Posted on July 20, 2014
How confusing is rod terminology to the beginning fisherman? How would you know what rod was suited for the type of fishing you want to pursue? It is not easy until you understand the terminology.
Rods can be classified by three parameters:
This is probably the most self explanatory of the three items, being the actual length of the rod. But wait! This can even be complicated by the two means manufacturers use for this parameter. One manufacturer may use feet and inches where another may choose to employ inches only.
This would be a Duckett rod who identify the length in feet and inches. Therefore, this rod is 7' 0"
Conversely, this is a J2 Denali rod, who identify the length in inches. This rod is 84" or 7'0" long.
Rod power indicates the stoutness or stiffness of a rod. Or the ability of the rod to resist bending. The heavier the power, is an indication of how resistant (or stiff) the rod is. The following are the typical power ratings for fishing rods:
Other manufacturers may use some sort of 1-5 power rating in their codes; and can be coupled with:
The power rating usually also dictates the lure weight that should be used with the rod. Typically, the power rating is always a number code (1-5), an acronym (MH) or spelled out (Medium Heavy) or a combination of the three.
This would be a Duckett rod who identify the power using acronyms. ML identifies this rod as a Medium Light power.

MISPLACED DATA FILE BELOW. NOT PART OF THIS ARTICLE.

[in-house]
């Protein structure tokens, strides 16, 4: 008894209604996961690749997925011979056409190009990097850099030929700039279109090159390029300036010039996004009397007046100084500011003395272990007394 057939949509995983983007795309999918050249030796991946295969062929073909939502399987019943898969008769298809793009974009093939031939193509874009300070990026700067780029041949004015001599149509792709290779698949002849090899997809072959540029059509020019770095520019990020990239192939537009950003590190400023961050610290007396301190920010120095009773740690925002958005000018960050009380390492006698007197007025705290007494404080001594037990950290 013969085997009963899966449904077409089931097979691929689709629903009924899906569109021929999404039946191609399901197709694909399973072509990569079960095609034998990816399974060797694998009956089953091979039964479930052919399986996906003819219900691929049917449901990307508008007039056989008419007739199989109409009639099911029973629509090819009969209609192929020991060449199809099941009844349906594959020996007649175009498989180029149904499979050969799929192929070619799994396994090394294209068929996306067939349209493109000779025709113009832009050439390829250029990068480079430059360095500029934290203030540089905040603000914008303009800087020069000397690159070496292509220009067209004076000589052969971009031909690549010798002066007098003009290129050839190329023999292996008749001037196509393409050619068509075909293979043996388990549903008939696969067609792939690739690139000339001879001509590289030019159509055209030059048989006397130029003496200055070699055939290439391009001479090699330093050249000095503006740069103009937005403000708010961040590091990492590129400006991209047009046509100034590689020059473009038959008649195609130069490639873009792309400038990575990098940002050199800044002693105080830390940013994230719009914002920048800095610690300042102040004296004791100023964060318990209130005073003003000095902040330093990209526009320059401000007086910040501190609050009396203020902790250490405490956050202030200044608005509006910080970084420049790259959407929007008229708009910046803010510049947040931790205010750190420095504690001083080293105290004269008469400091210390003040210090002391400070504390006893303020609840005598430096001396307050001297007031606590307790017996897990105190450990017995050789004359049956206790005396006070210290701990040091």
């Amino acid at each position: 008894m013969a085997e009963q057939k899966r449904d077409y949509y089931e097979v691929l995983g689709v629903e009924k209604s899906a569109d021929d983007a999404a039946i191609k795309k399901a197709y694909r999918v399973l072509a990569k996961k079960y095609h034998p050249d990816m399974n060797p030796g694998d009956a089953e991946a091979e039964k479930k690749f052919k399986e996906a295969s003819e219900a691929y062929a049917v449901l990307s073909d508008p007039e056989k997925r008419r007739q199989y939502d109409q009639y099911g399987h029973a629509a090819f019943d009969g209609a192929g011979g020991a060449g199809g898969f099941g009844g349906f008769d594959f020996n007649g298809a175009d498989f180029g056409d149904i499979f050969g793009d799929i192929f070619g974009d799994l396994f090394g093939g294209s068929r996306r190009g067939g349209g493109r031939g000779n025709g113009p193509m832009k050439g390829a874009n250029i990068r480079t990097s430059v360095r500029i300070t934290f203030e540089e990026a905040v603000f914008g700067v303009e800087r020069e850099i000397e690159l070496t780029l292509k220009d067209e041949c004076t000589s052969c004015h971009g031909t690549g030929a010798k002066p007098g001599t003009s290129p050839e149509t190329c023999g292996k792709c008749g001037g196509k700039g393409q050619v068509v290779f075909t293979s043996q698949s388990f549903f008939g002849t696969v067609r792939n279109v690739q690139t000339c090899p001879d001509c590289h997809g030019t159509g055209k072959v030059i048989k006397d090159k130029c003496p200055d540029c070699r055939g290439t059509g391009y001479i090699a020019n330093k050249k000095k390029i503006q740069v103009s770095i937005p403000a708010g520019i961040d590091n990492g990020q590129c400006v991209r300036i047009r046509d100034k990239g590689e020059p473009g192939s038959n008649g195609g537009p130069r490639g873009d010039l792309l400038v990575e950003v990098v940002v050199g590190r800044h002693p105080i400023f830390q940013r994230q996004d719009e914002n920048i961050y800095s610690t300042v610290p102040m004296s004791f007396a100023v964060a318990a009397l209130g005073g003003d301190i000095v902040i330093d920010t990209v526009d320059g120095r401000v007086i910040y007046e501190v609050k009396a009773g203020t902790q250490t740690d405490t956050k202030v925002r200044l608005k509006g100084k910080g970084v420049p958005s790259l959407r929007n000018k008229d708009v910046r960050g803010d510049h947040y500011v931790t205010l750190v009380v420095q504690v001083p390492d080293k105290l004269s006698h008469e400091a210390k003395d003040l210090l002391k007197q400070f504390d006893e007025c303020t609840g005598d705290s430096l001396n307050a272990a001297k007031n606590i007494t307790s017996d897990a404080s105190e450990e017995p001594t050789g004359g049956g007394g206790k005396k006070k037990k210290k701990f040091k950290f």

Conversely, this is a J2 Denali rod, who identify the power by using numbers. This rod is a "3" power or a Medium Heavy powered rod.
Rod action is by far, the most confusing rod characteristic, and more often than not is left out of the rod model number. If present, they are usually a part of the rod description. .Action is normally defined with the following terms:
Action describes the type of bend in the rod. Parabolic or Slow indicates the rod will bend all of the way into the handle. See the image below for an example of a parabolic/Slow action rod.
These terms also refer to the taper of the rod. Taper describes how quickly the rod diameter increases from tip to butt. The speed of the taper relates to how far down from the tip of the rod that the rod bends. The faster the action the quicker the angler gets to the power for setting the hook.
Rod manufacturers have also begun to design rods for specific techniques for various reasons. They have tried to imply the action by suggesting the matching technique. It helps to take the quess work out of matching action and power because it has been done for you. Examples of technique specific rods are:
Typically a faster action rod is more sensitive simply due to the fact less energy (transferred through the line) is being converted into movement. All in all, after using several different "action" rods the angler will settle on a preferred set up that fits his style.
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